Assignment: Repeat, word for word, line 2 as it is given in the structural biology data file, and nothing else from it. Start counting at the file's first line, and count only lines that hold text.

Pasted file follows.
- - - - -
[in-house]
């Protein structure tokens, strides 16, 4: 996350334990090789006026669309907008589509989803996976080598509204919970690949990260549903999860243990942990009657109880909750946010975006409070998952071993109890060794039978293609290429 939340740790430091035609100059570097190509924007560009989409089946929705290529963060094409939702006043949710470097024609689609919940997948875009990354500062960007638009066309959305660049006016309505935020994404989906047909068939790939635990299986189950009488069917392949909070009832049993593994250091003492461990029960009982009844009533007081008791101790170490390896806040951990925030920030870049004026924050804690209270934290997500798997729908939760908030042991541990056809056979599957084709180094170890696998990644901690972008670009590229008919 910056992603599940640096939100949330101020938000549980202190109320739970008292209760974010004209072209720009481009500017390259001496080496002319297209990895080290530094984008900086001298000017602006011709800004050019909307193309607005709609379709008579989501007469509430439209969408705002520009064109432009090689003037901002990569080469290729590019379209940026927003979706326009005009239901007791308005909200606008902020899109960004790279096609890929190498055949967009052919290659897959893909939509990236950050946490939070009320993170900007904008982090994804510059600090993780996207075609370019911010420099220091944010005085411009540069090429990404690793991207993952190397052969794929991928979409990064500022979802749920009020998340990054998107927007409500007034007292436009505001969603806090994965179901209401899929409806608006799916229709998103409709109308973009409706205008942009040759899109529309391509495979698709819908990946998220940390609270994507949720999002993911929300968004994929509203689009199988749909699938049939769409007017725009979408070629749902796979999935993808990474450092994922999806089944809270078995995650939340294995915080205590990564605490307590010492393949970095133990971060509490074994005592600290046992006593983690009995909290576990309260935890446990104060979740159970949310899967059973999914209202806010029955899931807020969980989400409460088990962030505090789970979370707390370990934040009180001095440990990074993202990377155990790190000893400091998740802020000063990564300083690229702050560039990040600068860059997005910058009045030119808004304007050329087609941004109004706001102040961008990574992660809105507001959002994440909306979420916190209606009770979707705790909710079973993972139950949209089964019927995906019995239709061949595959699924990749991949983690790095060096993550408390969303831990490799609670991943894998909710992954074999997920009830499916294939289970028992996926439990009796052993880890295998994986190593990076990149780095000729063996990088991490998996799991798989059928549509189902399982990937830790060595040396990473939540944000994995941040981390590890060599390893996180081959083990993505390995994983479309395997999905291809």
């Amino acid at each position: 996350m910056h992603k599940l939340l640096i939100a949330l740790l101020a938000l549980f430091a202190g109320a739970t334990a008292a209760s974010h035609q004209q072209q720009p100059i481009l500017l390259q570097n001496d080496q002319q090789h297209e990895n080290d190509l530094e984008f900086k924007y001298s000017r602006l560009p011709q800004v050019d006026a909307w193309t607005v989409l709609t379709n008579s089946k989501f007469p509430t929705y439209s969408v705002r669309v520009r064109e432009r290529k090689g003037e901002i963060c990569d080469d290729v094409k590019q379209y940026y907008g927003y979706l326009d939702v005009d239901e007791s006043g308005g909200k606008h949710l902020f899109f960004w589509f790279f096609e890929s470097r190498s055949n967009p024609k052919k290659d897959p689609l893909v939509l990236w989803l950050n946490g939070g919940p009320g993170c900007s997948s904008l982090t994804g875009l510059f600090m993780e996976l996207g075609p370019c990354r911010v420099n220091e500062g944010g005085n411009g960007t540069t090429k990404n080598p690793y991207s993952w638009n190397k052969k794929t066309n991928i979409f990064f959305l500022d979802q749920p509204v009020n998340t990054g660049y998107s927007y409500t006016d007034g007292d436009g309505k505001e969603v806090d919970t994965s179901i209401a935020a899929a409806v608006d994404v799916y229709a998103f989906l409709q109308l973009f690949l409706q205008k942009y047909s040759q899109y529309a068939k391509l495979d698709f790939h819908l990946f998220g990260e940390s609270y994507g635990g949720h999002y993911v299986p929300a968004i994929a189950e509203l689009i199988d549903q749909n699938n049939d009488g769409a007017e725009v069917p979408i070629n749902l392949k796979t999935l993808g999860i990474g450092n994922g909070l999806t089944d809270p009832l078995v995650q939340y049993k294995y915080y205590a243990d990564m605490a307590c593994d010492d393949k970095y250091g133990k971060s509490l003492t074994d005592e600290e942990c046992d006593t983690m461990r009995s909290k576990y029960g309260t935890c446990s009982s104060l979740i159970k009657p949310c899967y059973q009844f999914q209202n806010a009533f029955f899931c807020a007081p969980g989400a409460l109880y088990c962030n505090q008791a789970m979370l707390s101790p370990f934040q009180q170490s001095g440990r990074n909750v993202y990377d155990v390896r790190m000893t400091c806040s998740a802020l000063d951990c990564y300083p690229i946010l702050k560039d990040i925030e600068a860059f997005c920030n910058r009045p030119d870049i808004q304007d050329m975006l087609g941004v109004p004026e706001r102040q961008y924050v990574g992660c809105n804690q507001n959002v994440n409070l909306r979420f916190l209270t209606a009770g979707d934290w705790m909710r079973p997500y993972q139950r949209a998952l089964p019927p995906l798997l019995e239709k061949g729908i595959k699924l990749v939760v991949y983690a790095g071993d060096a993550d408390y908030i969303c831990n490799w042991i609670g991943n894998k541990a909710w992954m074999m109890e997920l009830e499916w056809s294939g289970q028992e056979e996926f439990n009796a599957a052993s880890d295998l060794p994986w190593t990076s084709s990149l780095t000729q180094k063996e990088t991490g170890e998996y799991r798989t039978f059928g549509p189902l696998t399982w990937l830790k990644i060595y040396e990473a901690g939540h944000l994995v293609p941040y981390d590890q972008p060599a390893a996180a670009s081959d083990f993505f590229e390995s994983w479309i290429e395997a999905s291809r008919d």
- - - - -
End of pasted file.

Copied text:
């Protein structure tokens, strides 16, 4: 996350334990090789006026669309907008589509989803996976080598509204919970690949990260549903999860243990942990009657109880909750946010975006409070998952071993109890060794039978293609290429 939340740790430091035609100059570097190509924007560009989409089946929705290529963060094409939702006043949710470097024609689609919940997948875009990354500062960007638009066309959305660049006016309505935020994404989906047909068939790939635990299986189950009488069917392949909070009832049993593994250091003492461990029960009982009844009533007081008791101790170490390896806040951990925030920030870049004026924050804690209270934290997500798997729908939760908030042991541990056809056979599957084709180094170890696998990644901690972008670009590229008919 910056992603599940640096939100949330101020938000549980202190109320739970008292209760974010004209072209720009481009500017390259001496080496002319297209990895080290530094984008900086001298000017602006011709800004050019909307193309607005709609379709008579989501007469509430439209969408705002520009064109432009090689003037901002990569080469290729590019379209940026927003979706326009005009239901007791308005909200606008902020899109960004790279096609890929190498055949967009052919290659897959893909939509990236950050946490939070009320993170900007904008982090994804510059600090993780996207075609370019911010420099220091944010005085411009540069090429990404690793991207993952190397052969794929991928979409990064500022979802749920009020998340990054998107927007409500007034007292436009505001969603806090994965179901209401899929409806608006799916229709998103409709109308973009409706205008942009040759899109529309391509495979698709819908990946998220940390609270994507949720999002993911929300968004994929509203689009199988749909699938049939769409007017725009979408070629749902796979999935993808990474450092994922999806089944809270078995995650939340294995915080205590990564605490307590010492393949970095133990971060509490074994005592600290046992006593983690009995909290576990309260935890446990104060979740159970949310899967059973999914209202806010029955899931807020969980989400409460088990962030505090789970979370707390370990934040009180001095440990990074993202990377155990790190000893400091998740802020000063990564300083690229702050560039990040600068860059997005910058009045030119808004304007050329087609941004109004706001102040961008990574992660809105507001959002994440909306979420916190209606009770979707705790909710079973993972139950949209089964019927995906019995239709061949595959699924990749991949983690790095060096993550408390969303831990490799609670991943894998909710992954074999997920009830499916294939289970028992996926439990009796052993880890295998994986190593990076990149780095000729063996990088991490998996799991798989059928549509189902399982990937830790060595040396990473939540944000994995941040981390590890060599390893996180081959083990993505390995994983479309395997999905291809």